"It is a place for FOSS communities to discuss all the things they want without ads, censorship, signup requirements, bundled apps, or requirements that you use any particular email client or service."
My project is using Google Groups just fine. Do not list your group in public directory to prevent spam.
Redis is moving from mailing list to Reddit. That seems to work for them.
At this point, unlike Reader, there's real cash behind the functionality. It's possible they could just fold it into Gmail, I guess, but with other mail interfaces like Inbox popping up in the Google ecosystem it seems if anything they're trying not to shoehorn too much more into a flagship product.
My guess is Groups will stick around for a while yet.
So it’s possible.
IMHO a publicly/semi-publicly logged irc channel would do just as well, but that's even more oldschool.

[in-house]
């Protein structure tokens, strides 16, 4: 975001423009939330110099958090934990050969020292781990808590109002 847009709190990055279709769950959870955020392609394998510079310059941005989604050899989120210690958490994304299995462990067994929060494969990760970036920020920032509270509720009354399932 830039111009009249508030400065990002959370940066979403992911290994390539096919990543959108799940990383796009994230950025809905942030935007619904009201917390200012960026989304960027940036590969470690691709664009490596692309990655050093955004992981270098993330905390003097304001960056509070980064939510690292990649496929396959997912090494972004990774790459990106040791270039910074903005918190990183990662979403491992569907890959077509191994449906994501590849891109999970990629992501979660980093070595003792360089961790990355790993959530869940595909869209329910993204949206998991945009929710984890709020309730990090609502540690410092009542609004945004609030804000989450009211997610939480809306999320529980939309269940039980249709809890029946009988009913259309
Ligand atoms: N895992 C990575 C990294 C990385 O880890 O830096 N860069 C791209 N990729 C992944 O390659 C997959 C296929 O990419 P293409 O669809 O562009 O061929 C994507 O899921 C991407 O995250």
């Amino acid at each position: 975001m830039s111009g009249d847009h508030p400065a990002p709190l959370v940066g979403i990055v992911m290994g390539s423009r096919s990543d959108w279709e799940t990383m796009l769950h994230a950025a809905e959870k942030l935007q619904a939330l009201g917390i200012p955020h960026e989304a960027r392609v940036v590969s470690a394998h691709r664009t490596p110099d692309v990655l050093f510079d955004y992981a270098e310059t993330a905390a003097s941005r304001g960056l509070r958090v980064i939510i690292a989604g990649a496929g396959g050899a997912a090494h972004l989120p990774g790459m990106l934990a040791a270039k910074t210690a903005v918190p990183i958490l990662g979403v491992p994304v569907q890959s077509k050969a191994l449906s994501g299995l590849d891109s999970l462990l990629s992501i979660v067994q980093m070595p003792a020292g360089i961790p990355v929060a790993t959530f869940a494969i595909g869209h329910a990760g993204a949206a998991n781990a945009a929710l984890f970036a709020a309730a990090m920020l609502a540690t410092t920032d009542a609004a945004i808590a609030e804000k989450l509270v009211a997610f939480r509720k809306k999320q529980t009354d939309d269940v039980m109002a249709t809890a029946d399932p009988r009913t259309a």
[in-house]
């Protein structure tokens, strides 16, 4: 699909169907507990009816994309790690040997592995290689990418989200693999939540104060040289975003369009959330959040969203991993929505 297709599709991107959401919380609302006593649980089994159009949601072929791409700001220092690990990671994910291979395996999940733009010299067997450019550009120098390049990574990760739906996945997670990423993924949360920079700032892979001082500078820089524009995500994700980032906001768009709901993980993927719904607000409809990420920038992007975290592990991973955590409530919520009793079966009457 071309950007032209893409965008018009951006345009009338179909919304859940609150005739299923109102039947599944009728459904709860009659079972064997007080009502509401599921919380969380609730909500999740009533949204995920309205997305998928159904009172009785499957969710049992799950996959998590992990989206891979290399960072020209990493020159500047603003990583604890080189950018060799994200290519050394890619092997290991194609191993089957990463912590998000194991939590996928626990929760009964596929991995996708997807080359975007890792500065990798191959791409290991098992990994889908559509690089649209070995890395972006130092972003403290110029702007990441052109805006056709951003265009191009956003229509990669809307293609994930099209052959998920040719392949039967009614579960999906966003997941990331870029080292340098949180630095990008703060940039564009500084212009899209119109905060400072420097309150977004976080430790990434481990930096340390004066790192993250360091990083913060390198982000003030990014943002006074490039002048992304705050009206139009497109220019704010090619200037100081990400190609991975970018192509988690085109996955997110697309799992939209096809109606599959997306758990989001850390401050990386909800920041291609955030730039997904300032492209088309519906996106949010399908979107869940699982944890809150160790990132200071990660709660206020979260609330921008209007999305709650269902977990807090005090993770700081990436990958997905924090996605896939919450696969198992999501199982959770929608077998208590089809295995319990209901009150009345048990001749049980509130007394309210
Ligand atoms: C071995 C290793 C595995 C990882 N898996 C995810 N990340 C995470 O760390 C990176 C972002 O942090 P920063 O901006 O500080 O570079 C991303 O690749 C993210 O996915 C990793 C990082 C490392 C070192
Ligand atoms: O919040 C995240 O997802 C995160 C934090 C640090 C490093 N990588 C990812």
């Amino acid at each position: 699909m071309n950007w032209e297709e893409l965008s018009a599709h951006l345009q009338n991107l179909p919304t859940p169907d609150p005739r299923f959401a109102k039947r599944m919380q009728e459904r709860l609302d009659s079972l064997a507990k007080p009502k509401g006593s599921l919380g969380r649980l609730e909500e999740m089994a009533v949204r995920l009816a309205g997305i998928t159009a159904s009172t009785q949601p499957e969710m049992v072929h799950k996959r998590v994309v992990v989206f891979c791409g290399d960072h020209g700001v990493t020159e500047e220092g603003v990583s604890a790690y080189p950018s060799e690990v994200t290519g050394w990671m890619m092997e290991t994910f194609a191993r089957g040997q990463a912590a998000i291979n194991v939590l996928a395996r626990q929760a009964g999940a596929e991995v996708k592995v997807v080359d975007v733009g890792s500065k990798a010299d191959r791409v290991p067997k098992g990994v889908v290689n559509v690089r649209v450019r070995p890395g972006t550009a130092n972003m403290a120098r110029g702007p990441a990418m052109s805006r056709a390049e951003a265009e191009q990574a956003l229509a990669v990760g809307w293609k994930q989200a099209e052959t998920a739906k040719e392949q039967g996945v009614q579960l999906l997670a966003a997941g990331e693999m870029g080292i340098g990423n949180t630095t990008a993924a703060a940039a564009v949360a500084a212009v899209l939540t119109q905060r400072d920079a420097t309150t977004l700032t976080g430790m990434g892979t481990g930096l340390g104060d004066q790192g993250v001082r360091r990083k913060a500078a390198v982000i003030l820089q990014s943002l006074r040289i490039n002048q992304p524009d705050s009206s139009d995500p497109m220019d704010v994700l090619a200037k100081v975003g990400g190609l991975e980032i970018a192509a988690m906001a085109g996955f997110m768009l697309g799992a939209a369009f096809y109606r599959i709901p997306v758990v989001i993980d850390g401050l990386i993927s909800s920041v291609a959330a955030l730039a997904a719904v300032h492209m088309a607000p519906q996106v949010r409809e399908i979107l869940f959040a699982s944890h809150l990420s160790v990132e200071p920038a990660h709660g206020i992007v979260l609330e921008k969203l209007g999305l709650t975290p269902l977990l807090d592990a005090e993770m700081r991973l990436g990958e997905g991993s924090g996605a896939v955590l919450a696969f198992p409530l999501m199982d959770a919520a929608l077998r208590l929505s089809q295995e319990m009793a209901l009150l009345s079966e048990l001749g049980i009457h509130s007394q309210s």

As for Discourse's mockery of a mailing list mode, let's not even talk about it.
GitHub has email notifications for issues, but you can opt out of any particular discussion if it gets too pedantic or doesn't relate to you. This helps massively reduce inbox clutter.
The thing that bugs me about mailing lists the most is you get all the email, all the time, forever.
This is a total non-issue. Mailing lists support daily digests if you want that, and email clients support folders and filters if you want that instead. Nobody managing 5+ mailing list-based projects at once is dumping all of that into an unsorted inbox.
Because who doesn't like mucking around with their client's filtering?
Isn't there a decent mailing list package that hybridizes a GitHub "issue" type system with a traditional "email firehose" approach?
Because (your email client) is always going to be much, much faster and easier to navigate than "some dudes cute forum setup".